"Whorish Old Man" and "One (Animal) Gentleman":
John B. Haviland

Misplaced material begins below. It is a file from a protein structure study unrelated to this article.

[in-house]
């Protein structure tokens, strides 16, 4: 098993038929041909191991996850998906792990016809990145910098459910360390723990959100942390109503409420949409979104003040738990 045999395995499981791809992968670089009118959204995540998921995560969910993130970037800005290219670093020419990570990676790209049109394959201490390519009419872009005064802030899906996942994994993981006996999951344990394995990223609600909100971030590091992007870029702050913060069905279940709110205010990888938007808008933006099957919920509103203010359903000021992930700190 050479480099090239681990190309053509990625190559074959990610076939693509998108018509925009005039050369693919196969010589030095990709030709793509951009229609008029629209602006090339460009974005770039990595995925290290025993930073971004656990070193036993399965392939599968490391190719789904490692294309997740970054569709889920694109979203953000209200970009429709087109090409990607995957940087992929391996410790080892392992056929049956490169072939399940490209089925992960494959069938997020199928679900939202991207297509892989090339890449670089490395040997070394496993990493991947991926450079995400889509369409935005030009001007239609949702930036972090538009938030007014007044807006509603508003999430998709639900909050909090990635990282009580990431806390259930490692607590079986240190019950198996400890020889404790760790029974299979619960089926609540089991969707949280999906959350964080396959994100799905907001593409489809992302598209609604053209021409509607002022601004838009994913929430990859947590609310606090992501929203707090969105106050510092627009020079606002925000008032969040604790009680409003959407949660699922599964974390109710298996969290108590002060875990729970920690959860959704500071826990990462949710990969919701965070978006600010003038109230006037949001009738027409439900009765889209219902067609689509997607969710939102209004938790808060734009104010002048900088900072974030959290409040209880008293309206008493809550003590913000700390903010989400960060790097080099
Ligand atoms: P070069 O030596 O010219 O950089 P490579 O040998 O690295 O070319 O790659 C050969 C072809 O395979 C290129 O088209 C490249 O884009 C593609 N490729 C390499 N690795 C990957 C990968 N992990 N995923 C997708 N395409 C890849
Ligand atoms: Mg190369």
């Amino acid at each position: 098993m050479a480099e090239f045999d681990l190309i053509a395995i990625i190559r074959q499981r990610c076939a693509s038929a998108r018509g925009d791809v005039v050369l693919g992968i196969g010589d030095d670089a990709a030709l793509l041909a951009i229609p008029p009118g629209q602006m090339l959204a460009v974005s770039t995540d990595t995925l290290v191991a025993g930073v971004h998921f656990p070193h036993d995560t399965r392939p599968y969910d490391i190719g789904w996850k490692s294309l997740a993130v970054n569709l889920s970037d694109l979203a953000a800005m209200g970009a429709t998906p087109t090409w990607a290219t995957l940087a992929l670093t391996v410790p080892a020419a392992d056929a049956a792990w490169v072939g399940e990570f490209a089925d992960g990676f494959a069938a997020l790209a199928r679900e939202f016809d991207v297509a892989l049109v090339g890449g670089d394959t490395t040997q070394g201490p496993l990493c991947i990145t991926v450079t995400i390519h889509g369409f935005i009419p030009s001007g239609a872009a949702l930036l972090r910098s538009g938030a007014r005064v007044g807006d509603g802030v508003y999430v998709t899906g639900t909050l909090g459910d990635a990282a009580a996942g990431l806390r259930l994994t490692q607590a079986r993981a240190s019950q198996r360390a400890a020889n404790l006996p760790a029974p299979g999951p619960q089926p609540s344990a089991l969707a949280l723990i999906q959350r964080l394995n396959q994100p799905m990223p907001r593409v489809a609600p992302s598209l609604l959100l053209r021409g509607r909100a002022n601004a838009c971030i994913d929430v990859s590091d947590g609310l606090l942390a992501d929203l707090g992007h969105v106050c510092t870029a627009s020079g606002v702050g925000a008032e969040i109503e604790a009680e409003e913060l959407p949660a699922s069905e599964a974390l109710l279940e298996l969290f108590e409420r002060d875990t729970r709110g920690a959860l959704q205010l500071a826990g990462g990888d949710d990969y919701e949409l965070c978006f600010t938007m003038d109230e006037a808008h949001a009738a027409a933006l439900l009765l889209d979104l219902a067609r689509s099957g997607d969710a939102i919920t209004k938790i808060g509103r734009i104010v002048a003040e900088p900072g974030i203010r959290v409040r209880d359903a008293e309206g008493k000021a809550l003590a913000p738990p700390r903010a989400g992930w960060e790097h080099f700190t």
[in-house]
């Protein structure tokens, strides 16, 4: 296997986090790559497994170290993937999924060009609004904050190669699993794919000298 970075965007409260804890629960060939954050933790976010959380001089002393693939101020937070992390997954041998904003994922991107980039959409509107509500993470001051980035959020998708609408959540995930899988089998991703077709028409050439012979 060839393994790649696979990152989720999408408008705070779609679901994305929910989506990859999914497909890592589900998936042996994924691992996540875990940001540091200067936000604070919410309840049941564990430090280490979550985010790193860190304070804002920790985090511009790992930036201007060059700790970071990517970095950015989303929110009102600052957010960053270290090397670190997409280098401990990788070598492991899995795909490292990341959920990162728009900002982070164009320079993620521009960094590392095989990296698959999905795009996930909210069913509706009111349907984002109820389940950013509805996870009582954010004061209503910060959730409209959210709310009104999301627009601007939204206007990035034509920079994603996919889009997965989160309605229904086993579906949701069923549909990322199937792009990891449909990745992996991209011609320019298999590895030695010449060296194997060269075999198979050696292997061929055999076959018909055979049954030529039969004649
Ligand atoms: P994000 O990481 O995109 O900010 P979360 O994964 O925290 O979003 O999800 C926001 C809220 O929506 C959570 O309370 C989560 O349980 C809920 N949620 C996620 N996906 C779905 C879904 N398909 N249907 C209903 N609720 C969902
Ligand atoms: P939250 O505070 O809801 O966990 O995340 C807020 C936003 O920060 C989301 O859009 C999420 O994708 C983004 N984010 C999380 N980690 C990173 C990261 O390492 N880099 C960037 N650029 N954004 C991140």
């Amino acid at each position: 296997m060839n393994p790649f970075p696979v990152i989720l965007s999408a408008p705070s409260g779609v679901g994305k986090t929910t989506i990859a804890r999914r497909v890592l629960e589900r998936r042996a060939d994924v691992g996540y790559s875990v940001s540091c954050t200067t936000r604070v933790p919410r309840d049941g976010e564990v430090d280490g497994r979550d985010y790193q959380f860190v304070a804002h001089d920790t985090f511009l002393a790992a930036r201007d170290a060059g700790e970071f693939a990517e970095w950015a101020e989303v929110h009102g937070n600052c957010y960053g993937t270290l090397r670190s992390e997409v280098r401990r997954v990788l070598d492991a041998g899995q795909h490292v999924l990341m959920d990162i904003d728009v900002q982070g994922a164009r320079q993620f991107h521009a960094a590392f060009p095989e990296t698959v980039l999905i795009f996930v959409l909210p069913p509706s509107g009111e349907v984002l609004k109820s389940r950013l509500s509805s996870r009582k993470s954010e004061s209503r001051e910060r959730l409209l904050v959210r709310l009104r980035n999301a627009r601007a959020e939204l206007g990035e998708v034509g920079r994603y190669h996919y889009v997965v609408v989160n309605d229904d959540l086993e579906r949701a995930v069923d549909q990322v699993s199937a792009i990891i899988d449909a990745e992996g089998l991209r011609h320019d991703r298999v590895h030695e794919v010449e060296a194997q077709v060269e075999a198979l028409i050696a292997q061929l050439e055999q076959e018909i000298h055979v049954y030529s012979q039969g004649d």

Working with a series of narratives about a family dispute told over more than thirty years by an elderly Tzotzil-speaking Indian, from Chiapas, Mexico, I consider several puzzles about the widely espoused notion of the "textual self." Here the voices of others, perhaps more than that of the speaker whose self is being constituted, are centrally incorporated into his ongoing self-reflective biographical account. Moreover, as the narrator moves toward the end of his life, his story seems to lock itself into a closed discursive universe, in which the words of salient others become the repetitive, insistent, and inescapable theme of his self-conception and presentation.